Lami Lines, Machinery in Demand at Vitrum
October 28, 2011

By Megan Headley

Pujol has set out to offer new options in laminated glass production, with its autoclave-less system and new interlayer product.
Laminated glass processing lines have proven popular as introductions abound at the 17th biannual Vitrum, taking place this week at the Rho Fiera Milano in Milan, Italy.

Standing out among the introductions is a new product from Pujol in Spain.

"We think it's the end of the autoclave," said Jorge Pujol Mari, general manager. "Yes, strong words," he acknowledged with a smile.

The Pujol-100 is being marketed as the only system available that allows fabricators to laminate PVB directly without using a climate box or dehumidifier.

The new machine operates using only 70 kW, and is able to work any kind of standard PVB, and fast cycles of EVA, Mari said.

Time will tell if Mari's forecast will be correct; the company has installed one line in Columbia, while one in Madrid will be in operation within two weeks.

"We're hoping for a big response," Mari said.

Durst has designed a new way of printing on glass, providing vibrantly colored images in high resolution and little time.
Also new in the company's booth, an interlayer that Pujol expects to compare to DuPont’s SentryGlas. Information from the company states that the AB-AR film can be used in a number of applications for glass that is bullet-, impact- and hurricane-resistant.

The products will be available in the United States through De Gorter Inc. in Monroe, N.C.

Other companies are focusing on new processing for laminated glass as well.

"The great novelty in our booth this year is a laminated line that can do curved cutting of shapes," said Carlo Strappa with Intermac in Italy, The patent-pending line allows for automatic cutting of shapes and diagonal lines.

Now that the option to cut laminated shapes has hit the market, it's gaining popularity.

Among the novelties in the Austria-based Lisec booth is its new laminated glass shape-cutting line. Manfred Lesiak, marketing event manager, explained that operators might still have to break it by hand as is normal, but the option to cut shapes already laminated hasn't before been available. The line is able to process up to 10 millimeter glass and a 4.5 mm interlayer.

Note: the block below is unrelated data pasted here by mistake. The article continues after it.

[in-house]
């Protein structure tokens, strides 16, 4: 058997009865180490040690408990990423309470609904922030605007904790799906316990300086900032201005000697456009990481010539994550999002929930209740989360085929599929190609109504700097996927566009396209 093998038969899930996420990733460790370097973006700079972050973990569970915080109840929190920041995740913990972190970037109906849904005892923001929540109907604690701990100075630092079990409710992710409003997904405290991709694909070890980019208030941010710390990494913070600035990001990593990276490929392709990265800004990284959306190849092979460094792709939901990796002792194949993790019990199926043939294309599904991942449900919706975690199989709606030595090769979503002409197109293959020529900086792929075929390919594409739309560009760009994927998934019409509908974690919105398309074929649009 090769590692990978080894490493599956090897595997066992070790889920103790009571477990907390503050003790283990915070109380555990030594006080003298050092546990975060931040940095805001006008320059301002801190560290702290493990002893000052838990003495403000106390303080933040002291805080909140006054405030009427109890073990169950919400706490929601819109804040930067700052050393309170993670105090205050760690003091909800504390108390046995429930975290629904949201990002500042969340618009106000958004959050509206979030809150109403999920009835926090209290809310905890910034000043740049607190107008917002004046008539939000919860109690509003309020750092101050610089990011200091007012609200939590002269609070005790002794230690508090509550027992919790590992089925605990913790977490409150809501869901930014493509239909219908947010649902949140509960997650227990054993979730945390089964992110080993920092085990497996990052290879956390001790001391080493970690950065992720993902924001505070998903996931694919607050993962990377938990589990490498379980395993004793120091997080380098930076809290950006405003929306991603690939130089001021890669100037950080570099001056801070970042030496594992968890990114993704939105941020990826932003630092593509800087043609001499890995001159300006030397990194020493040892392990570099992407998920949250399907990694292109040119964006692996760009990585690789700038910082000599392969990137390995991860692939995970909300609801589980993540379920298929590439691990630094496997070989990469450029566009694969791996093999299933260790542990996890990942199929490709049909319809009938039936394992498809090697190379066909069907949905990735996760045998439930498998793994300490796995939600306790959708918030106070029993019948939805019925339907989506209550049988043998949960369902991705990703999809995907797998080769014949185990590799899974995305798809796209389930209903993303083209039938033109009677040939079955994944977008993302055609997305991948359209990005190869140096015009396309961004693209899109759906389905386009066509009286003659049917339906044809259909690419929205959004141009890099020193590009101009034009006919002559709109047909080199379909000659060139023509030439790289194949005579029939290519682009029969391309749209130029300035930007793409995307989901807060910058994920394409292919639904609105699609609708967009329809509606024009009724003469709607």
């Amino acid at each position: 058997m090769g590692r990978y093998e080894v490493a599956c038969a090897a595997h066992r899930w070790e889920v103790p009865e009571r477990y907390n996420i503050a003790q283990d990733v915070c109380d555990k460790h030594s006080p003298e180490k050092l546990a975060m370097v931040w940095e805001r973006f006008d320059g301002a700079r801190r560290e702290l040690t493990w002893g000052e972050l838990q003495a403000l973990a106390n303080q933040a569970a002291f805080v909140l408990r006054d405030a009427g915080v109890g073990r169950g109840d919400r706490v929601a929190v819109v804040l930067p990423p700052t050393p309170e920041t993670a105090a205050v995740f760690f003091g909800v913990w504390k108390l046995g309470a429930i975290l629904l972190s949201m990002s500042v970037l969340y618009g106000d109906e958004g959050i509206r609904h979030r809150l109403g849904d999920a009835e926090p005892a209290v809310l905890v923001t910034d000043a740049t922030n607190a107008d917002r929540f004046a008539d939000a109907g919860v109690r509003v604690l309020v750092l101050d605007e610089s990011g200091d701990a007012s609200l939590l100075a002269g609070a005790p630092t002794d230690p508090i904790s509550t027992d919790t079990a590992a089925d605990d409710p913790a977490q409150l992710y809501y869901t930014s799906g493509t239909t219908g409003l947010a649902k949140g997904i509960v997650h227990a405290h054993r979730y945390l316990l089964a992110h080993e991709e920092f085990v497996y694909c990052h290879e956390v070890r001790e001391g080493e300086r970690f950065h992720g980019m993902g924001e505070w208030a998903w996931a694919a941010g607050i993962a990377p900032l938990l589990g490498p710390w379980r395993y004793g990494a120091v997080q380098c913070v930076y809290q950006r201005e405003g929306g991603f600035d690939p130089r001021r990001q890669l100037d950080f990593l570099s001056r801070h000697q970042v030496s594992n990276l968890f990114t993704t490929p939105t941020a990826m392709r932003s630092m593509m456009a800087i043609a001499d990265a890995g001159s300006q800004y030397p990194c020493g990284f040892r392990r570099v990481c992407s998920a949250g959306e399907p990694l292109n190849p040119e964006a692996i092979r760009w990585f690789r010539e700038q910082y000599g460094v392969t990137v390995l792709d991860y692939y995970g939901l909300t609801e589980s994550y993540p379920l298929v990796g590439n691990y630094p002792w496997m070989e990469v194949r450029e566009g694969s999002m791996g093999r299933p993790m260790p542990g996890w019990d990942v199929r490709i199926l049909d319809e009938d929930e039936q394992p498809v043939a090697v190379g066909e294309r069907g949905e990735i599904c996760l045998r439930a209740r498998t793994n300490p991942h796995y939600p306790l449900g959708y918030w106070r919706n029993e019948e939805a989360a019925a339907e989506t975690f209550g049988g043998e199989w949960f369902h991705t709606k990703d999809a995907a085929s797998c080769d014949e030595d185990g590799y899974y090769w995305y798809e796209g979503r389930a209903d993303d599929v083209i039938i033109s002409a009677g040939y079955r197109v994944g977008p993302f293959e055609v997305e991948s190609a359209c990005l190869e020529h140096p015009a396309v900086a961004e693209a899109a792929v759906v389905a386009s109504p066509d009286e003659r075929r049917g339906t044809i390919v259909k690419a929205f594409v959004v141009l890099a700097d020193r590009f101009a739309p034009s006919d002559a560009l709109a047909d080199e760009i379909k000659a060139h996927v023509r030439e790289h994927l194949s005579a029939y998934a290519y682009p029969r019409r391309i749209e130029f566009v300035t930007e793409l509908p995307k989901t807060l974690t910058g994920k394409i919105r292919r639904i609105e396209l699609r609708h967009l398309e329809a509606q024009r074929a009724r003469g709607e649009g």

Peter Nischwitz, corporate communication manager for Bystronic in Germany, acknowledged the demand for laminated glass as well. The company launched its eco'lami pre-nip machinery at glasstec last October. "Now following the product development we launched the full line," Nischwitz said. It offers a complete solution from washing and positioning to unloading. Like many of the products at the show, the full line is being marketed as an option for economical entry into laminated glass manufacturing.

While not laminated glass per se, Durst Phototechnik AG in Italy offers a new printing technology that Heinz Wiedmayer notes should be used on glass that is laminated, or included in an IG unit. The engineered decorative glass production line is rapid, produces striking colors with high resolution and true reds. The glass can be handled immediately once through the line and no primer is required prior to printing. However, the Sol-Gel UV ink is subject to fading in some exterior applications if not protected by another lite. The vibrant samples at the show display the striking colors.

The company has a background in photo technology, and three years ago partnered with Saint Gobain in France to find a printing solution that was speedier than silk screening and sharper than most digital printing available. The solution was the development of the Rho organic Sol-Gel ink, an organically pigmented, volatile organic compound-free ink system designed for durable, highly adhesive printing on glass. Though launched at glasstec last year, the product has only just recently come to market as the company has obtained ASTM and EN certifications for its ink.

Vitrum continues through Saturday. Look for the December issue of USGlass Magazine for the full Vitrum review.

This story is an original story by USGlass magazine/USGNN™. Subscribe to USGlass magazine.
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